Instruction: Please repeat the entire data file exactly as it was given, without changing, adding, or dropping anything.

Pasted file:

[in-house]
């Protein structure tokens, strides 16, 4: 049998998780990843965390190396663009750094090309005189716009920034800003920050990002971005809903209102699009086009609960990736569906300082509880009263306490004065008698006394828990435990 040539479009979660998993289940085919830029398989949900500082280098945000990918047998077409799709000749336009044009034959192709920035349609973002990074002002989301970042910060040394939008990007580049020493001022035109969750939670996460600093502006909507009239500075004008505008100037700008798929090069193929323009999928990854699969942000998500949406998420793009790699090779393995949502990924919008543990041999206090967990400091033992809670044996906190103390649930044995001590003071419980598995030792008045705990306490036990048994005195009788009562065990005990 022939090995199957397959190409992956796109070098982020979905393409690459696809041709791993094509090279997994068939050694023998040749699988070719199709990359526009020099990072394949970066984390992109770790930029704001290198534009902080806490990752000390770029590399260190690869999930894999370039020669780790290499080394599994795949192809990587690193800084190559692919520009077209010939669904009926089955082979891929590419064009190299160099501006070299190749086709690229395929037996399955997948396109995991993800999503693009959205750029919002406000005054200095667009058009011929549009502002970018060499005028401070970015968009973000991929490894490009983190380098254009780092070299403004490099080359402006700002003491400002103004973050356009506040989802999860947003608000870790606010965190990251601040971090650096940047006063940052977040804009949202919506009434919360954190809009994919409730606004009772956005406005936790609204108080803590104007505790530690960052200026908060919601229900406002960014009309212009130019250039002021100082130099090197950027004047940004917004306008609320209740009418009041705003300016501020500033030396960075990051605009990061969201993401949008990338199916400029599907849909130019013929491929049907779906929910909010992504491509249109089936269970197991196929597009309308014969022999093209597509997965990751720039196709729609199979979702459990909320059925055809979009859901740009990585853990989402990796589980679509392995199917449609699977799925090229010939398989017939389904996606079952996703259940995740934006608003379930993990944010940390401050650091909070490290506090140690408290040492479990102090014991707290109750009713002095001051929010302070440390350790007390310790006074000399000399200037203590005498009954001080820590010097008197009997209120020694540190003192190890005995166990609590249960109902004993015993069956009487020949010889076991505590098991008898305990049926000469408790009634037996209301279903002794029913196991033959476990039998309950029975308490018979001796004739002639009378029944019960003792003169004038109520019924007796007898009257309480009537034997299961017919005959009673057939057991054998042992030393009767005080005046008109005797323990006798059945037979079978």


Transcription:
[in-house]
């Protein structure tokens, strides 16, 4: 049998998780990843965390190396663009750094090309005189716009920034800003920050990002971005809903209102699009086009609960990736569906300082509880009263306490004065008698006394828990435990 040539479009979660998993289940085919830029398989949900500082280098945000990918047998077409799709000749336009044009034959192709920035349609973002990074002002989301970042910060040394939008990007580049020493001022035109969750939670996460600093502006909507009239500075004008505008100037700008798929090069193929323009999928990854699969942000998500949406998420793009790699090779393995949502990924919008543990041999206090967990400091033992809670044996906190103390649930044995001590003071419980598995030792008045705990306490036990048994005195009788009562065990005990 022939090995199957397959190409992956796109070098982020979905393409690459696809041709791993094509090279997994068939050694023998040749699988070719199709990359526009020099990072394949970066984390992109770790930029704001290198534009902080806490990752000390770029590399260190690869999930894999370039020669780790290499080394599994795949192809990587690193800084190559692919520009077209010939669904009926089955082979891929590419064009190299160099501006070299190749086709690229395929037996399955997948396109995991993800999503693009959205750029919002406000005054200095667009058009011929549009502002970018060499005028401070970015968009973000991929490894490009983190380098254009780092070299403004490099080359402006700002003491400002103004973050356009506040989802999860947003608000870790606010965190990251601040971090650096940047006063940052977040804009949202919506009434919360954190809009994919409730606004009772956005406005936790609204108080803590104007505790530690960052200026908060919601229900406002960014009309212009130019250039002021100082130099090197950027004047940004917004306008609320209740009418009041705003300016501020500033030396960075990051605009990061969201993401949008990338199916400029599907849909130019013929491929049907779906929910909010992504491509249109089936269970197991196929597009309308014969022999093209597509997965990751720039196709729609199979979702459990909320059925055809979009859901740009990585853990989402990796589980679509392995199917449609699977799925090229010939398989017939389904996606079952996703259940995740934006608003379930993990944010940390401050650091909070490290506090140690408290040492479990102090014991707290109750009713002095001051929010302070440390350790007390310790006074000399000399200037203590005498009954001080820590010097008197009997209120020694540190003192190890005995166990609590249960109902004993015993069956009487020949010889076991505590098991008898305990049926000469408790009634037996209301279903002794029913196991033959476990039998309950029975308490018979001796004739002639009378029944019960003792003169004038109520019924007796007898009257309480009537034997299961017919005959009673057939057991054998042992030393009767005080005046008109005797323990006798059945037979079978």